The European Central Bank (ECB) has reiterated its commitment to its quantitative easing programme following rumours the central bank was preparing to taper its purchases of government and corporate bonds.
In the minutes from its September meeting, released today, the ECB said "there should be no doubt about the [ECB's] determination to execute its asset purchases… and to adopt further measures, if needed."
The euro was rocked earlier this week on rumours the minutes would reveal the ECB's governing council had discussed plans over how to start reining in the €80bn (£71bn) a month programme. The ECB had been expected to announce details of an extension to the programme, which is currently due to end next year.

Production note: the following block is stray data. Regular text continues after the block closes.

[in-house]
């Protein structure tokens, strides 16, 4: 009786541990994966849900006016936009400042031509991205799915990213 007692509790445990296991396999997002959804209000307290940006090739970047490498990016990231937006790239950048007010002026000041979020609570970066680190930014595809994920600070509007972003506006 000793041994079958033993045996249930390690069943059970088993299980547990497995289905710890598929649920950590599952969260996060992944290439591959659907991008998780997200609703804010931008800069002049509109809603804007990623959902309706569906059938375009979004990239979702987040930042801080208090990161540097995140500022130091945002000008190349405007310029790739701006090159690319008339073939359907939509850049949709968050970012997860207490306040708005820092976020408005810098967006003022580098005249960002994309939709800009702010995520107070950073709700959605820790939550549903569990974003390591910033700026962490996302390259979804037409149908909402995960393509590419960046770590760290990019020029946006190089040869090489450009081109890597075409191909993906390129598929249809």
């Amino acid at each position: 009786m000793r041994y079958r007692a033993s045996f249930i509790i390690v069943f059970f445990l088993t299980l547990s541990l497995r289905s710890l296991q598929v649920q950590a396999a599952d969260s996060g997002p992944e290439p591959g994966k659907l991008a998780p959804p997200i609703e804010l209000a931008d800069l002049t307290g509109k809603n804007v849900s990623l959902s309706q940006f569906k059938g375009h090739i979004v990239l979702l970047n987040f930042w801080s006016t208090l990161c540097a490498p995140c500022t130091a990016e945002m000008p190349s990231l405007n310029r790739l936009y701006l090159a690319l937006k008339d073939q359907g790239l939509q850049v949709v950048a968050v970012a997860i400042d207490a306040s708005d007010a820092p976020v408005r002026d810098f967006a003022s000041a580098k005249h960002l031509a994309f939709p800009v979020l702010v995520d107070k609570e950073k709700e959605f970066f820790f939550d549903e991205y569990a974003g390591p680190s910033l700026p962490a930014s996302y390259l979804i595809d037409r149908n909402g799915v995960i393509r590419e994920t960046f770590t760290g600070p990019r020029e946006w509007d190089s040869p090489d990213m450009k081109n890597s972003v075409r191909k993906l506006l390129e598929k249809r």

The ECB reiterated it was ready to continue the scheme "until the end of March 2017, or beyond, if necessary, and in any case until the governing council saw a sustained adjustment in the path of inflation".
It continued: "As regards implementation, there has to be no doubt about the governing council's ability to act if needed."
Concerns have been raised about a potential shortage of bonds the ECB will be able to buy given the vast scope of the programme. Only bonds which have a higher interest rate than the ECB's minus 0.4 per cent are eligible to be purchased by the bank, which said: "The present constellation of interest rates was posing increasing challenges to implementation in the future."
Nevertheless, the ECB said it could change the "parameters" if needed in order to ensure "effectiveness from a monetary policy perspective."